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Shock

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EMERGENCY MANAGEMENT

EMERGENCY MANAGEMENT

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  • 1. Shock : Pathophysiology Causes & Management Dr.Anil Haripriya Assistant Professor Surgery NHDC & RC
  • 2. Introduction
    • “ Rude unhinging of machinery of life’
        • Gross
    • Inadequate delivery of oxygen and nutrients to maintain normal tissue and cellular function
    • Clinically accompanied by hypotension
    • MAP < 60 mmHg in a previously normotensive person
  • 3. Types of Shock
    • Hypovolemic
    • Vasodilatory (Septic)
    • Neurogenic
    • Cardiogenic
    • Obstructive
    • Traumatic
  • 4. Pathophysiology
    • Physiologic response to hypovolemia directed
    • at preservation of perfusion to vital organs
    • - Increase cardiac contractility & peripheral vascular tone via ANS
    • - Hormonal response to preserve salt & water
    • - Change in local micro circulation to regulate
    • regional blood flow
  • 5. Neuroendocrine response
    • Mediated via baro & chemo receptors which stimulates ANS & HPA axis
    • release of epinephrine & norepinephrine
  • 6. Hormonal response Hypothalamus Hyperglycemia Lypolysis Gluconeogenesis Glycogenolysis Cortisol ACTH CRH
  • 7. Hormonal response
    • Stimulation of renin angiotensin system
    • Release of ADH to conserve salt &
    • water
  • 8. Cellular response
    • Inadequate delivery of oxygen & substrates
    • leads to in oxidative phosphorylation & ATP
    • generation
    • Anaerobic respiration leads to lactic acidosis
  • 9. Cellular response
    • Na+,K+ ATP ase activity decrease leading to
    • accumulation of Na+ & leak of K+
    • Cellular gene expression for HSP,VEGF,NO
    • synthase & cytokines is also increased
  • 10. Hypovolemic shock
    • M/C form of shock
    • Due to loss of blood, plasma, extravascular
    • sequestration
    • C/f and severity depends upon amount of volume lost
  • 11. Hypovolemic shock
    • Causes
    • - Trauma
    • - Severe dehydration
    • - Burns
    • - Intestinal obstruction
    • - Perforation peritonitis
  • 12. Hypovolemic shock
    • Phases
    • - Compenseted
    • - Decompenseted
    • - Irreversible
  • 13. Hypovolemic shock Same + Hypotension Mental status deterioration Same + Tachycardia Tachypnoea Oliguria Postural -hypotension Cold extremities CRT Diaphoresis Anxiety Severe(>40%) Moderate(20-40%) Mild (<20%)
  • 14. Cardiogenic shock
    • Circulatory pump failure in setting of adequate vascular volume
    • Sustained hypotension SBP < 90 mm Hg for at least 30 minutes
      • CI < 2.2 L/min/m 2
      • PAWP >15mmHg
    • Surgical importance in patients with chest trauma for
      • Tamponade
      • Tension pneumothorax
  • 15. Cardiogenic shock
    • Chest pain
    • Hypotension
    • Arrhythmias
    • Beck’s triad
  • 16. Vasodilatory shock
    • Characterised by peripheral vasodilatation with hypotension & resistance to T/t with vasopressors
    • Causes
    • - Septic shock
    • - Hypoxic lactic acidosis
    • - CO poisoning
    • - terminal stage of cardiogenic & hemorrhagic shock
  • 17. Septic shock
    • Manifestation of excessive & inflammatory response of endogenous immune mechanism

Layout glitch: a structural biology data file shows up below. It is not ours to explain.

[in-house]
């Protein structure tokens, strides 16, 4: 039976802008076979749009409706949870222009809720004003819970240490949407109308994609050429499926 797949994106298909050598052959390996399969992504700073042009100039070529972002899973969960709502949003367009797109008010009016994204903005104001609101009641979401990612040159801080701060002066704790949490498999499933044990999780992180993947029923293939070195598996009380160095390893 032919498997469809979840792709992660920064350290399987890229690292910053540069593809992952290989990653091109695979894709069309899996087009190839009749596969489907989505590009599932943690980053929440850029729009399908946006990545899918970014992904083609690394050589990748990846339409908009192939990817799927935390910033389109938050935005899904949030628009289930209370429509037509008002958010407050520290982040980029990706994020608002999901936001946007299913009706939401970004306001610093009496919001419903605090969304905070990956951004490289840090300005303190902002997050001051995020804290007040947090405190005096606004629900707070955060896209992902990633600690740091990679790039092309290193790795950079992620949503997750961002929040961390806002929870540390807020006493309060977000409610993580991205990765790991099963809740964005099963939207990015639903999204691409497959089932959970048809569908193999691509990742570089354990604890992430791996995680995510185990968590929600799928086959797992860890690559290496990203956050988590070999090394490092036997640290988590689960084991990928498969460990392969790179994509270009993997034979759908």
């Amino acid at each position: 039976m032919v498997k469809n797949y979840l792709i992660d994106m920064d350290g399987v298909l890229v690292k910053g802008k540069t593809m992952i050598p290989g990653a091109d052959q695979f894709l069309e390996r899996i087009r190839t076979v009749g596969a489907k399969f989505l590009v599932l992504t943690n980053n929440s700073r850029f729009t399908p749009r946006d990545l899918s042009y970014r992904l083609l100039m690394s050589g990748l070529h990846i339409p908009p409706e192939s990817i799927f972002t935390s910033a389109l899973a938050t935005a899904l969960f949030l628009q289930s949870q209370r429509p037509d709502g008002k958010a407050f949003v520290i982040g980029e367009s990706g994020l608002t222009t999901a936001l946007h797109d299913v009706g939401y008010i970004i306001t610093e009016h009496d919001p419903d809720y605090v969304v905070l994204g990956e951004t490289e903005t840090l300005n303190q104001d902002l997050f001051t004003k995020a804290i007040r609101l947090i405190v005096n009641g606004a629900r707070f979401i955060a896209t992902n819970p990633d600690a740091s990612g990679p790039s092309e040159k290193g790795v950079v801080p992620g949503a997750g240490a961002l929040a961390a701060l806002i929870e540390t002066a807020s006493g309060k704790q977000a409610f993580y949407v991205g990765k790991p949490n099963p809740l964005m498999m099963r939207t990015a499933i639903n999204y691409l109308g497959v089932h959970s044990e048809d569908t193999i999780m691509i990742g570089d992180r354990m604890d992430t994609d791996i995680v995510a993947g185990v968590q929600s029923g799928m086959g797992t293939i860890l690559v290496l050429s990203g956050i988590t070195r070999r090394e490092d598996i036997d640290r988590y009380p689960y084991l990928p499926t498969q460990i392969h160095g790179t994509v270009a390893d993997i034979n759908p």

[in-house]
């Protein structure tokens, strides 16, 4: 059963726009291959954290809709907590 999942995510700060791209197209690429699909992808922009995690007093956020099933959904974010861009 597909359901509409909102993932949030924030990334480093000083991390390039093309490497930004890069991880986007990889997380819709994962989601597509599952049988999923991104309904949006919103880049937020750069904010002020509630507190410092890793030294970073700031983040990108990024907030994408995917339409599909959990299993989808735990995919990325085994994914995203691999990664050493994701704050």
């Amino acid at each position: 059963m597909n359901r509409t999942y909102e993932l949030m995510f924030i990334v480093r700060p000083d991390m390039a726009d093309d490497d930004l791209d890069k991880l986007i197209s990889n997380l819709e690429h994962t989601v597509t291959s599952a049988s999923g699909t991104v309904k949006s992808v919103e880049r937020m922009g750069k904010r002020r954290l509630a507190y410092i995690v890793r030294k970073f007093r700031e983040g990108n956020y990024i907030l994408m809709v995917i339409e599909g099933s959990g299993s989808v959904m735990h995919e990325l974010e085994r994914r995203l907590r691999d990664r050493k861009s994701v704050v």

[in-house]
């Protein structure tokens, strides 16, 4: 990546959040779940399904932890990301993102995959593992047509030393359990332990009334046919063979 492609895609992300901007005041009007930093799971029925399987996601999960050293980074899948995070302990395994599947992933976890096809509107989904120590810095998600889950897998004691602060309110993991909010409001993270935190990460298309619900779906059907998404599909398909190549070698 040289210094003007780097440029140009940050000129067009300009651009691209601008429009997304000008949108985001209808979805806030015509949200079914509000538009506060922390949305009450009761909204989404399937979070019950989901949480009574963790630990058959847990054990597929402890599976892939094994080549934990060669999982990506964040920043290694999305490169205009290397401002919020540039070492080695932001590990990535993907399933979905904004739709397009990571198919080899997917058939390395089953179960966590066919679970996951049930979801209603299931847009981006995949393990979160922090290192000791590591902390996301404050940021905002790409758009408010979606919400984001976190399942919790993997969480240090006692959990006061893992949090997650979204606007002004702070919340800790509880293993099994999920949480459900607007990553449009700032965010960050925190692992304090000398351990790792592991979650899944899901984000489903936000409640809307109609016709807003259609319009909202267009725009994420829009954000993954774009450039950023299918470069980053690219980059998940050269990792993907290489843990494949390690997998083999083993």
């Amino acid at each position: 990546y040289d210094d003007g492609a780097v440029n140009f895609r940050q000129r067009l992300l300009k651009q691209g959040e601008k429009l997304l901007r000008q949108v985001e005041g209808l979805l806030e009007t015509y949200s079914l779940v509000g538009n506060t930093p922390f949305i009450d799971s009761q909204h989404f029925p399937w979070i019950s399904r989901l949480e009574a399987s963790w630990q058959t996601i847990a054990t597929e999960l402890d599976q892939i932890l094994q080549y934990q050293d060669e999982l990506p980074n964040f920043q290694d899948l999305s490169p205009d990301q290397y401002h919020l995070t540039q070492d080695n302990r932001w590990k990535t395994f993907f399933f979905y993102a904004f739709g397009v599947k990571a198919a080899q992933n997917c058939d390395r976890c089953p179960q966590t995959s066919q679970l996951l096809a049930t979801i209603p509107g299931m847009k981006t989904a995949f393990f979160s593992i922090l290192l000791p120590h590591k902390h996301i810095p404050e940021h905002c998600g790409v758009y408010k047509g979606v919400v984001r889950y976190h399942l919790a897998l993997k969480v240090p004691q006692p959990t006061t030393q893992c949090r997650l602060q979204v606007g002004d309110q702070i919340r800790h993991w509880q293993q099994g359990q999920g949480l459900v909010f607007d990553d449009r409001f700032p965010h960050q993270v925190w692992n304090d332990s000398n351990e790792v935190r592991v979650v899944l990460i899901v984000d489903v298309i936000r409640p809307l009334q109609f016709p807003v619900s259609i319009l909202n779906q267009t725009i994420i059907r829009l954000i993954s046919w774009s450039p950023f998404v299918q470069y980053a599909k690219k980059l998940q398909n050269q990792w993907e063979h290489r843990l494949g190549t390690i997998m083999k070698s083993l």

• Sepsis is SIRS with established focus of infection
    • Septic shock - severe sepsis unresponsive to continuous fluid infusion and inotropes
  • 18. Septic shock Gram –ve bacilli LPS+CD14 TNF IL-1 IL-6/IL-8 NO/PAF
  • 19. Neurogenic shock
    • tissue perfusion as a result of loss of vasomotor tone to peripheral arterial beds
    • Secondary to spinal cord injury from vertebral #
    • - Hypotension with bradycardia
    • Warm extremities
    • Motor and sensory deficit
  • 20. Management
    • Initially empirical
    • Air way secured + oxygenation
    • Two wide bore lines
    • I.V. fluids NS/BSS
    • Catheterisation
    • Insertion of central venous catheter
    • Hb, CBC, Blood sugar, urea, creatinine, electrolytes
    • ABG
  • 21. Hypovolemic shock
    • I.V. fluid NS/RL 2-3 liters over 15-30 min
    • If hemodynamic instability persist then start blood transfusion & control on going heamorrhage
    • Ionotropic like
    • Dopamine 5-10microgms/Kg/min
    • Dobutamine 2-20microgms/Kg/min
  • 22. Cardiogenic shock
    • Conformation of diagnosis by ECG & ECHO
    • Intubation & mechanical ventilation often required
    • Avoid fluid overload
    • Ionotropic support preferably Dobutamine 2-20microgms/Kg/min
    • USG guided pericardiocentesis
  • 23. Neurogenic shock
    • Restoration of intravascular volume by crystalloids
    • Vasoconstrictor
    • Dopamine > 10microgms/Kg/min
    • Phenylephrine 0.2-2.9microgms/Kg/min
  • 24. Septic shock
    • Culture of body fluids
    • Infuse BSS 500 cc/15min monitor SBP/CVP
    • Repeat if CVP 8-12mmHg
    • Goal to have a MAP of 65 mmHg & P < 120/min
    • If hemodynamic instability persists start vasopressor preferrably Norepinephrine 0.02-0.25microgms/Kg/min
    • Broad spectrum antibiotic given
  • 25. Aims of resuscitation
    • CVP of 8-12 mmHg/ PCWP 8-12 mmHg
    • MAP of > 65 mmHg
    • Urine output of 0.5ml/Kg/hr
    • Hb of 7-9 gm%
    • CI of > 4.2 L/Kg/m 2 of BSA
  • 26. End Points of resuscitation
    • Resuscitation complete when oxygen debt repaid,tissue acidosis corrected & aerobic metabolism restored
    • Systemic Parameters
    • Lactate
    • Base deficit
    • Tissue Parameters
    • Gastric tonometery
    • Near infrared spectroscopy
  • 27. Conclusion
    • Early recognition of warning signs and diagnosis in the reversible phase important for successful management of shock
    • Hypovolemia and sepsis account for majority of shock in surgical patients
    • Principles of initial resuscitation same irrespective of type of shock
    • Ultimate treatment of underlying cause forms cornerstone of management